It has come to my attention that I am afraid of the female form. In my figure drawing class, it was the first time I’d ever drawn somebody naked. It was this uncharacteristically nonsexual sexual situation. It released from me a sense of childlike joy and as quickly as it arrived, it left me stunted and confused.
The first model was male, an older guy maybe in his mid forties. Suffice to say, it was a mesmerizing experience. I could feel my left and right brain flowing together and working to create all the angles and different bumps along each contour of the form. It was like dancing. I had my left arm raised in the air while my right arm glided across the page. From afar, I probably looked like I was going to tip over and I was using my left arm to balance.
I came home and I traced my own body with love and care. In the mirror, I saw how the curvatures contrasted so well with the male form. I appreciated my wonderful figurative temple and I felt blessed to be so young and pretty. I knew a day would come where I would have drooping areas and skin that wasn’t quite as elastic but I didn’t care. In that moment, I felt gorgeous.
Fast forward, back in drawing class. This time, beautiful female model. Her breasts were perfectly full and round. Her nipples stood erect the entire time. Her shape was flawless (at least in my mind). I hadn’t realized what effect a landing strip of pubic hair actually did for a female. I’ve always been with guys who left a little bit of hair themselves but expressed how little they liked hair on me. I’d become accustomed to shaving entirely. I have never thought I would appreciate that particular triangle of dark hair. I noticed her soft curves and how soft every contour was and how flat her belly laid across her smooth abdominal wall. It was like watching a movie in real life.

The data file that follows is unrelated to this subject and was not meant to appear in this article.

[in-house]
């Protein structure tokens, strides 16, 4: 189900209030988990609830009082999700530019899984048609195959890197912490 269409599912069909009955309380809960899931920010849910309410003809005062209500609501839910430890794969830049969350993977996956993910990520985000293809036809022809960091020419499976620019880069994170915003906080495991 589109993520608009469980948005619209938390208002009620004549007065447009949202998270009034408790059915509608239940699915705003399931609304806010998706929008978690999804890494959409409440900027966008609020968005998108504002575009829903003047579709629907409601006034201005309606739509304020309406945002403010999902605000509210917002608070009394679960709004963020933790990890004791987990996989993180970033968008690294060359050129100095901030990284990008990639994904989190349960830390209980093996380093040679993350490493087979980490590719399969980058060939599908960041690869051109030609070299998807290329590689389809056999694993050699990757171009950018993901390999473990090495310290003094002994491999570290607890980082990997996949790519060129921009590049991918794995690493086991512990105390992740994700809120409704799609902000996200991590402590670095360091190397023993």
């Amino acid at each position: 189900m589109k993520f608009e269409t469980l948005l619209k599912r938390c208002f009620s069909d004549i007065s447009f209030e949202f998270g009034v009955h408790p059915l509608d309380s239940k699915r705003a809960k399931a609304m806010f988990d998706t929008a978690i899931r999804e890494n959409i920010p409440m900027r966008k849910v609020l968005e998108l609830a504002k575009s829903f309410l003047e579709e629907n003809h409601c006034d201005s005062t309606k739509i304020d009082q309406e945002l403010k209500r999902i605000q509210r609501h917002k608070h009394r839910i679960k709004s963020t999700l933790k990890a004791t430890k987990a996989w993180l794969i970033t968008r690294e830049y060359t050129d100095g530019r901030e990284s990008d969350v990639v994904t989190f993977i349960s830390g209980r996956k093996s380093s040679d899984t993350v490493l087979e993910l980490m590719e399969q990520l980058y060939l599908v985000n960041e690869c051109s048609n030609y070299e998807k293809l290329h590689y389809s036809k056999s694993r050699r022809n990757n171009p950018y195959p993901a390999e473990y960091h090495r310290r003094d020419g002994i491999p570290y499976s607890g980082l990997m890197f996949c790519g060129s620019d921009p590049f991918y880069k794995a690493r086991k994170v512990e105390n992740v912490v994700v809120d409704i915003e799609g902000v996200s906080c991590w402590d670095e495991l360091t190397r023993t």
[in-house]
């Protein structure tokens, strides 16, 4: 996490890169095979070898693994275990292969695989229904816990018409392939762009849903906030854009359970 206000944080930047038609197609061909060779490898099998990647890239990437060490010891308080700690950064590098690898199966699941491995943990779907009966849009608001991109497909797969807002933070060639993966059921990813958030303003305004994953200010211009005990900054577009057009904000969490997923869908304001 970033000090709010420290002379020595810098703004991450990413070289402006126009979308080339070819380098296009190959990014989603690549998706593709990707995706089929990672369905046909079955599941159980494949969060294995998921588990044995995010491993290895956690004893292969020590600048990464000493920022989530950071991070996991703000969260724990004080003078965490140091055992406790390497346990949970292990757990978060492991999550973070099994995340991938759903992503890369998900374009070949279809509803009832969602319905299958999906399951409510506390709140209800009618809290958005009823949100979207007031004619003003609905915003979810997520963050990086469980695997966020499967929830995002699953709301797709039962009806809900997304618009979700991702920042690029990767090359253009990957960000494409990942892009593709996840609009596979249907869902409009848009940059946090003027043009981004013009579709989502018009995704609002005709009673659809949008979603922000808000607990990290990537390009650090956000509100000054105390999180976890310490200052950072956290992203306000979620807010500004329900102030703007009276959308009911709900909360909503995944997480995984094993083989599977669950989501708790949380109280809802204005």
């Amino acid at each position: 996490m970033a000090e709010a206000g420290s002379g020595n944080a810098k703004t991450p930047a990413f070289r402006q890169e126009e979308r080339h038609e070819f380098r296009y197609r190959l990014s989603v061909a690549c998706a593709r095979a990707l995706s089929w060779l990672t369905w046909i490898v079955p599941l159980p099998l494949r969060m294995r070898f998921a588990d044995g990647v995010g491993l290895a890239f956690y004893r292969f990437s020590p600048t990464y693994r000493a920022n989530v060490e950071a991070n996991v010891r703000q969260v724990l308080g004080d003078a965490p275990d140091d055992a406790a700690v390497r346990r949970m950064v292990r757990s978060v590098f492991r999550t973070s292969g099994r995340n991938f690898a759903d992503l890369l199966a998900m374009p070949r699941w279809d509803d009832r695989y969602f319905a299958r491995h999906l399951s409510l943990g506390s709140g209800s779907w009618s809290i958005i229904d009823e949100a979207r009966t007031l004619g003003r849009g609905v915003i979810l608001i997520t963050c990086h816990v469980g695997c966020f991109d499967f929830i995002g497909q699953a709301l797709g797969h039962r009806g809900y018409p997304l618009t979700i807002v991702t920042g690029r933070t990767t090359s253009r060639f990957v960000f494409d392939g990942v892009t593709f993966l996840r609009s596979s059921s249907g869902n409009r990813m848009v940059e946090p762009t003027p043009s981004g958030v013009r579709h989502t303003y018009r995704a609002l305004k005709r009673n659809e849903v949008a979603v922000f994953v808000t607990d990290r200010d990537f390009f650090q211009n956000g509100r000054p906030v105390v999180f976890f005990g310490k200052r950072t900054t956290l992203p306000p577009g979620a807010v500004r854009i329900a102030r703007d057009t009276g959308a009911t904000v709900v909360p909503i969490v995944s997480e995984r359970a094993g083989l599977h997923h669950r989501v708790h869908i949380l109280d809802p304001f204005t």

When it came to my drawings, my left and right brain were in constant conflict. They did not want to flow together to create a song, they warred it out in my head. My breathing changed and my anxiety rose. I pretty much hyperventilated from the pressure of having to recreate this beautiful shape across my paper. I had to take a break, step outside, and reevaluate what I was doing and I couldn’t figure it out. Then came a part where we focused on the torso and my drawing of her torso was exquisite. I mean, as good as it can get for a first time at anything at least.
But for some reason, her nakedness intimidated me.
Next class, another female model. This time she was svelter and lean. She wasn’t frail, but she was far from muscular. She had some sort of french/european accent and she wore a pink, silk robe. I had an easier time but it still didn’t work. I couldn’t look at her objectively like I could with that first session. I had trouble foreshortening, I had trouble measuring. There came a point where I was watching her there, frozen on the platform, and everything in my mind was evident. I could see the different spheres and shadows I could see it all and I knew in my mind I could draw her. As soon as I set my pencil down on the page, it was all wrong. It was like the life went out of my fingers. I stuck with it and left feeling disappointed. My proportions were wrong and everything was just wrong. It was heartbreaking.
Today we had a male model again and I danced across the page. There came a point where he started falling asleep as he stood and I had to start over several times. In those short periods of time I had left, it was like my brain could see all of the lines before I even began with my charcoal. In ten minutes, I had recreated the man in front of me. It was bewitching.
I don’t understand it. I don’t understand how I can go from complete abandon to complete focus and stifling control. My brain won’t listen to itself and I end up with this stiff, small cartoonish outline or it flows together in perfection and I have this awesome sketch in half the time it took my peers to get their’s together.
Explain to me what I could possibly be afraid of.